Before giving the definition of a meta-search engine, you’ll probably need to first understand how a typical search engine works. A search engine, like Google for instance, sends out robots (aka spiders). The robot will bounce from one site to another until it has enough information to create a record or database of the sites it has visited. This data, and the corresponding algorithm that is applied to it, form the basic foundation of Google’s index.
Meta search engines, on the other hand, don’t retrieve data from the web but rather build their index based on the results of other indices. One of the most widely used Meta search engines is Dogpile.com. Their results come from a collective grouping of different search engines. Dogpile then applies a proprietary algorithm that will display the data, to searchers, in the order they see fit.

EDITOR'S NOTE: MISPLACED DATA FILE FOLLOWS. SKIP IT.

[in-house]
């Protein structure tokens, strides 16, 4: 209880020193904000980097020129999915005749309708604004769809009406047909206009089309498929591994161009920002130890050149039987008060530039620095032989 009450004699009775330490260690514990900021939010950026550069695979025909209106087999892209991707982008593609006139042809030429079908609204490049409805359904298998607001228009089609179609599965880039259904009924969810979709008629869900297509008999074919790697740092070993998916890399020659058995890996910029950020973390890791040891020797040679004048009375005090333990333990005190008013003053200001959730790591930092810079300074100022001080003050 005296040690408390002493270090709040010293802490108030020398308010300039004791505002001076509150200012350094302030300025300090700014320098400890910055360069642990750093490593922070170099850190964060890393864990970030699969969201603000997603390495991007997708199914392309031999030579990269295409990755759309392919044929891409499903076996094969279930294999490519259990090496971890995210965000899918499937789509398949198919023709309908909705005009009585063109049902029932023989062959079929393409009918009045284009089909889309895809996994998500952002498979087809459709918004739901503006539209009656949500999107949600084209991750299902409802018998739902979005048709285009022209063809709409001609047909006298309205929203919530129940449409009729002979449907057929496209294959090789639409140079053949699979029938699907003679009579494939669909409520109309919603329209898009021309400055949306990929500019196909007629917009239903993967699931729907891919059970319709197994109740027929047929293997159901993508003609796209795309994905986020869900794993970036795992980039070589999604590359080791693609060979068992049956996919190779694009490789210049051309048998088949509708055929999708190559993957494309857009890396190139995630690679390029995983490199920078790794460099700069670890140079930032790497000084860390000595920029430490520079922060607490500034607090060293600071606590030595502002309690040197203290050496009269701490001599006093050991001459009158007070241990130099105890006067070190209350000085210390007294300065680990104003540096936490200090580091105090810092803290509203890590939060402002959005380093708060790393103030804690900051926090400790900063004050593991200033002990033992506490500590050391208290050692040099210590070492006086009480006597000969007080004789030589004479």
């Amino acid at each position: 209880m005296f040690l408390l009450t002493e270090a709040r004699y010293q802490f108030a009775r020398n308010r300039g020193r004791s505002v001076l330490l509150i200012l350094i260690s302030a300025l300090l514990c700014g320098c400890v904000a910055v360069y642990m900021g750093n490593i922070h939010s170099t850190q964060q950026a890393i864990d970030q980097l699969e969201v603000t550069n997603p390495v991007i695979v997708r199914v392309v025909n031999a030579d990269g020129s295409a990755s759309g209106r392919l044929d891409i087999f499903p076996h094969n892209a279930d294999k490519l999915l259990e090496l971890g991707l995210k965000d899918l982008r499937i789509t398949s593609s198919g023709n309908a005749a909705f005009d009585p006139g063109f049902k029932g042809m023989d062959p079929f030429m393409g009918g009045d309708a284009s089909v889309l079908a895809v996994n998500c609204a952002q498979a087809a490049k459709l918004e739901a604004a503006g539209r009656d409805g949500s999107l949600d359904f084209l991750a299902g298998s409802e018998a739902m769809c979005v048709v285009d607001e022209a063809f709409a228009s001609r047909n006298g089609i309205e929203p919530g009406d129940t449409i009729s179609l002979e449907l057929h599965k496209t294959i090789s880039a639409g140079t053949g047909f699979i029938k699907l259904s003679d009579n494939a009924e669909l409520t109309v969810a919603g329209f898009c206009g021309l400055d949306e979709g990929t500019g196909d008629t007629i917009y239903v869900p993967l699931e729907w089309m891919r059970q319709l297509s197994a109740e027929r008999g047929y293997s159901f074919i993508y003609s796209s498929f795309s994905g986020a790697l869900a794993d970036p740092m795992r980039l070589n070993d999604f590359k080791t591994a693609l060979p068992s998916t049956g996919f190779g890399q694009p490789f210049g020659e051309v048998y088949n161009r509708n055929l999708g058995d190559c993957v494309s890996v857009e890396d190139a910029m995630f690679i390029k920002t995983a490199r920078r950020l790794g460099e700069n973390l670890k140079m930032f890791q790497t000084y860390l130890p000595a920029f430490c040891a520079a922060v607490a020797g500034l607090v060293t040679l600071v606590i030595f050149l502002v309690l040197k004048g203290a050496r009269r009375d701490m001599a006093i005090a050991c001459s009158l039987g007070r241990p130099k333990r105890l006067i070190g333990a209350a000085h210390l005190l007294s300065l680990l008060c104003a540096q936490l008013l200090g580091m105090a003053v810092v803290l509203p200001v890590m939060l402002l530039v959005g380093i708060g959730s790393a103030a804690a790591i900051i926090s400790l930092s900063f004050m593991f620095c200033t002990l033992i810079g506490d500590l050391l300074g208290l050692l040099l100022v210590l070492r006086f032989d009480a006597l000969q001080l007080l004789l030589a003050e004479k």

Do meta search engines provide better results? According to Dogpile, “we return all the best results from leading search engines including Google, Yahoo!, Bing and Yandex, so you find what you’re looking for faster”. Realistically speaking however, the way you search largely depends on the personal preferences of the user and what they see as being the most valuable.